This diagram is from a patent application where the arms on either side of a barge move with the rise and fall of waves to generate electricity that is stored onboard the vessel in batteries for later use onshore.
Waves are generated by wind passing over the surface of the sea. As long as the waves propagate slower than the wind speed just above the waves, there is an energy transfer from the wind to the waves. Both air pressure differences between the upwind and the lee side of a wave crest, as well as friction on the water surface caused by the wind movement, has the effect of pushing the water which because it cannot separate (shear stress) causes the growth in height of the waves.
Wave height is determined by wind speed, the duration of time the wind has been blowing, fetch (the distance over which the wind excites the waves) and by the depth and topography of the seafloor (which can focus or disperse the energy of the waves). A given wind speed has a matching practical limit over which time or distance will not produce larger waves. When this limit has been reached the sea is said to be "fully developed".
In general, larger waves are more powerful but wave power is also determined by wave speed, wavelength, and water density.
Oscillatory motion is highest at the surface and diminishes exponentially with depth. However, for standing waves (clapotis) near a reflecting coast, wave energy is also present as pressure oscillations at great depth, producing microseisms. These pressure fluctuations at greater depth are too small to be interesting from the point of view of wave power.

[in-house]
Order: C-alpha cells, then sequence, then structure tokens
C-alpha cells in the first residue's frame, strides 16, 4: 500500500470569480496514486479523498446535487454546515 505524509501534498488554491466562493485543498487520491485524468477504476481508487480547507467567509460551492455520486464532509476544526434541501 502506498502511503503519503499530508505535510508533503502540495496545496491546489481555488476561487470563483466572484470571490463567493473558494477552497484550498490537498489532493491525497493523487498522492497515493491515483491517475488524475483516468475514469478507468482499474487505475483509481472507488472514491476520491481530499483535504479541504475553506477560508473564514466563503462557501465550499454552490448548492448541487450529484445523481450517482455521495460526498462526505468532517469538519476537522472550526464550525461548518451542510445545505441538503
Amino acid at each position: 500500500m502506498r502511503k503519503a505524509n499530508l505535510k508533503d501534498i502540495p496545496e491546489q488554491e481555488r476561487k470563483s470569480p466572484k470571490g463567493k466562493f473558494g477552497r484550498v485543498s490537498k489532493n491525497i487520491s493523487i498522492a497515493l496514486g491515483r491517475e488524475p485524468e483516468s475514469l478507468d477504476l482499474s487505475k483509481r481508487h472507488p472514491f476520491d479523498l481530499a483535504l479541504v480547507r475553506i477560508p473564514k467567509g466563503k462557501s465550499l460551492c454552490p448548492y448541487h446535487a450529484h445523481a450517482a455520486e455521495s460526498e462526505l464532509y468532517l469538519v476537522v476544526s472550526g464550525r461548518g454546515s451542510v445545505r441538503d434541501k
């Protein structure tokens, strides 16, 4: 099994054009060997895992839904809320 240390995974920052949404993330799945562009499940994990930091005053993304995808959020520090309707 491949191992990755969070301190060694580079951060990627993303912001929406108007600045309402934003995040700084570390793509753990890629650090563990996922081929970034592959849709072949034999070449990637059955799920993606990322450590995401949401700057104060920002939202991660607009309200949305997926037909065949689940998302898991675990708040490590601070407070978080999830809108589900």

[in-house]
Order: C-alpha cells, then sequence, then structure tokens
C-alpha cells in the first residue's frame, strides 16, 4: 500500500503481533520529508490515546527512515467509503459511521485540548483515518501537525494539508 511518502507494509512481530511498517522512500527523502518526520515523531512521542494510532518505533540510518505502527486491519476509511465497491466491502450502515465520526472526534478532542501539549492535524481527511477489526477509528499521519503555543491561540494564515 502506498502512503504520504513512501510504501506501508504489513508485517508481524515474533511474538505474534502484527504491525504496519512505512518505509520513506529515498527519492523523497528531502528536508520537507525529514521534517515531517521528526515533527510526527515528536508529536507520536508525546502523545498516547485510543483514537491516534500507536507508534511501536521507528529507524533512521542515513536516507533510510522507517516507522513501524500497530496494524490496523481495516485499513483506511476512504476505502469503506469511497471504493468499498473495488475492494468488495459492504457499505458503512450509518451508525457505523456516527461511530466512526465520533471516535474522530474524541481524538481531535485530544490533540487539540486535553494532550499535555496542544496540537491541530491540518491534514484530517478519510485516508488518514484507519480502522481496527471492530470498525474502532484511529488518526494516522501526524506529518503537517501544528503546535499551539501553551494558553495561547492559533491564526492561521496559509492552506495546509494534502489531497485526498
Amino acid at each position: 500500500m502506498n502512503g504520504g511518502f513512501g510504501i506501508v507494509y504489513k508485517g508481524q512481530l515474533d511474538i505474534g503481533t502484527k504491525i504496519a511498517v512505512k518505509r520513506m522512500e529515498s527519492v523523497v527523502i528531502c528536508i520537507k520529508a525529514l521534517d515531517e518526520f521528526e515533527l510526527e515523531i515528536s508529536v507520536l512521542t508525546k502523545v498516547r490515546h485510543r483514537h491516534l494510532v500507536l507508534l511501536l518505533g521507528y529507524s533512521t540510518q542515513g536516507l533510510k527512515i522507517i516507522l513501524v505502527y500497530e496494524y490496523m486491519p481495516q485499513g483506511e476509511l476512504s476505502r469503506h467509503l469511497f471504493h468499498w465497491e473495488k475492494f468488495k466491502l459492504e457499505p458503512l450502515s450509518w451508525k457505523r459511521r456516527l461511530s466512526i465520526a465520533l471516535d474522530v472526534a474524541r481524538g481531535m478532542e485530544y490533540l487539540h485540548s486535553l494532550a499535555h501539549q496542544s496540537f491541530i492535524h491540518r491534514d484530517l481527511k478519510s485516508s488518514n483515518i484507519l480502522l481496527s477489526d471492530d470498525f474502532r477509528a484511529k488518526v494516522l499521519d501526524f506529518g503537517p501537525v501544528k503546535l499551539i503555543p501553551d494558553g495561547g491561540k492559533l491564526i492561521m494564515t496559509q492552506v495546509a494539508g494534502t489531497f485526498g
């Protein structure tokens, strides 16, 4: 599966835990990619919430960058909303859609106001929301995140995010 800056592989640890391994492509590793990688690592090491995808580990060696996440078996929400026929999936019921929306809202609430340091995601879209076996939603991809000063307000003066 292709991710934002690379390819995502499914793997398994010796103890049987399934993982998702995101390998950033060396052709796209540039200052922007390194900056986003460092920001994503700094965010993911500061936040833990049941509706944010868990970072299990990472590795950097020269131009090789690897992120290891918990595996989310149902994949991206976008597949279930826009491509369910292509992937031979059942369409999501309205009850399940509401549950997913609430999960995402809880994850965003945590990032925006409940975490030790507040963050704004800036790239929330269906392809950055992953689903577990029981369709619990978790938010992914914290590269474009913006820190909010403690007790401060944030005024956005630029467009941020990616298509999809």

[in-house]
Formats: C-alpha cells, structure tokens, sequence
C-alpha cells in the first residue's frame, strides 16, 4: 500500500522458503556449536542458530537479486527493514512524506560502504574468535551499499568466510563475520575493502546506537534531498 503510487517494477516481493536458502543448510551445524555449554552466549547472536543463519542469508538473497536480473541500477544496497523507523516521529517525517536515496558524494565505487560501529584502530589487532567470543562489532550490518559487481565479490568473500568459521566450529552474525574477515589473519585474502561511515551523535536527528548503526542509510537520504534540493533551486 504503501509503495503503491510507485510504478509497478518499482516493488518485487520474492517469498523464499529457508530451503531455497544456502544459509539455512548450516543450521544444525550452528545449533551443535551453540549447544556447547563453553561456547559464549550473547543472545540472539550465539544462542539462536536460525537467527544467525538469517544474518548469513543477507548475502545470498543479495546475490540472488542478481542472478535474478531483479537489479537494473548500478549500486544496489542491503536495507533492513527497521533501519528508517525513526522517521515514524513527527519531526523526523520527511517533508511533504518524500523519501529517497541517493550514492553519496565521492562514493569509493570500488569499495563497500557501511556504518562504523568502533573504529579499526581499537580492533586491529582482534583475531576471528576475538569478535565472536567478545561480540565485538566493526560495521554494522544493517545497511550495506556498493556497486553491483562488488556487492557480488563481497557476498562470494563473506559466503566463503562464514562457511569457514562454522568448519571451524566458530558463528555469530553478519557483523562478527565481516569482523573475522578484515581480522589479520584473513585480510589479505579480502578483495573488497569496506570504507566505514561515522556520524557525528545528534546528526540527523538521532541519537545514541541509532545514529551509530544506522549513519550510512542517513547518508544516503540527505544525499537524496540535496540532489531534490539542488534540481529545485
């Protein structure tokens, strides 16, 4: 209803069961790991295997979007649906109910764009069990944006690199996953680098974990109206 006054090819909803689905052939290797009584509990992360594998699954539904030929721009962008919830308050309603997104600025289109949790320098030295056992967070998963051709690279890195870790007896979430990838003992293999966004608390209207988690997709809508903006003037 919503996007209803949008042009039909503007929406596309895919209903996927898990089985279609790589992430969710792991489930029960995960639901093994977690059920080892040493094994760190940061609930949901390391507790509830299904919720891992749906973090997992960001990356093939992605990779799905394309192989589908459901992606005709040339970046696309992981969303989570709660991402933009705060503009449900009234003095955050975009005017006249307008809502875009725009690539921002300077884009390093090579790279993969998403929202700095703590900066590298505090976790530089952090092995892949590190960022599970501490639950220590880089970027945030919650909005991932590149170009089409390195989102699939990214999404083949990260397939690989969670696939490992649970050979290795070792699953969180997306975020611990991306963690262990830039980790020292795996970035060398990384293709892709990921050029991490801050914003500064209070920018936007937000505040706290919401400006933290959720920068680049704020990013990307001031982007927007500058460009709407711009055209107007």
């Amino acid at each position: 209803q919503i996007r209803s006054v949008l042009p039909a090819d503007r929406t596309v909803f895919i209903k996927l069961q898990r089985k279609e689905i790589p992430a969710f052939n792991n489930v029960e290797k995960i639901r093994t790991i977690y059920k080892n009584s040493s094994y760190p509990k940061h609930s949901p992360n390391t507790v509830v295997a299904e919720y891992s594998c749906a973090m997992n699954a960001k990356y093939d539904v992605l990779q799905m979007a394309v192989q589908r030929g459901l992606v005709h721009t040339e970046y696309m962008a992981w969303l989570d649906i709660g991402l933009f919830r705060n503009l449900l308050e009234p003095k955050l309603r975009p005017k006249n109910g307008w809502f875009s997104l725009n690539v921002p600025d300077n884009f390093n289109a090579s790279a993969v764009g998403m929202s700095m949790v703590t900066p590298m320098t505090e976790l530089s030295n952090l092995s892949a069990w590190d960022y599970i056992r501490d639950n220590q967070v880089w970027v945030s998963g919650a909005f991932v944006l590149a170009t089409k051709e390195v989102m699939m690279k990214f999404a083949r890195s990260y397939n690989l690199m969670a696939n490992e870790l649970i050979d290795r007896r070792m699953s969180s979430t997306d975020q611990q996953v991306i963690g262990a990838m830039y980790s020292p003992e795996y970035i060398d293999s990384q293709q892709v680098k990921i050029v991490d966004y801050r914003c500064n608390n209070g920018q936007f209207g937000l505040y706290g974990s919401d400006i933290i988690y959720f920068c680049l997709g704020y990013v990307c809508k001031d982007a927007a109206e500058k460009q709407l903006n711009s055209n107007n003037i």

The waves propagate on the ocean surface, and the wave energy is also transported horizontally with the group velocity. The mean transport rate of the wave energy through a vertical plane of unit width, parallel to a wave crest, is called the wave energy flux (or wave power, which must not be confused with the actual power generated by a wave power device).
Fleming (of left hand rule fame) would be proud to see this simple method of generating electricity with a magnet moving up and down inside a coil, or rather, in this example, a coil moving linearly over a magnet fixed to the sea bed - simples.
The first known patent to use energy from ocean waves dates back to 1799 and was filed in Paris by Girard and his son. An early application of wave power was a device constructed around 1910 by Bochaux-Praceique to light and power his house at Royan, near Bordeaux in France. It appears that this was the first oscillating water-column type of wave-energy device. From 1855 to 1973 there were already 340 patents filed in the UK alone.
Modern scientific pursuit of wave energy was pioneered by Yoshio Masuda's experiments in the 1940s. He has tested various concepts of wave-energy devices at sea, with several hundred units used to power navigation lights. Among these was the concept of extracting power from the angular motion at the joints of an articulatedraft, which was proposed in the 1950s by Masuda.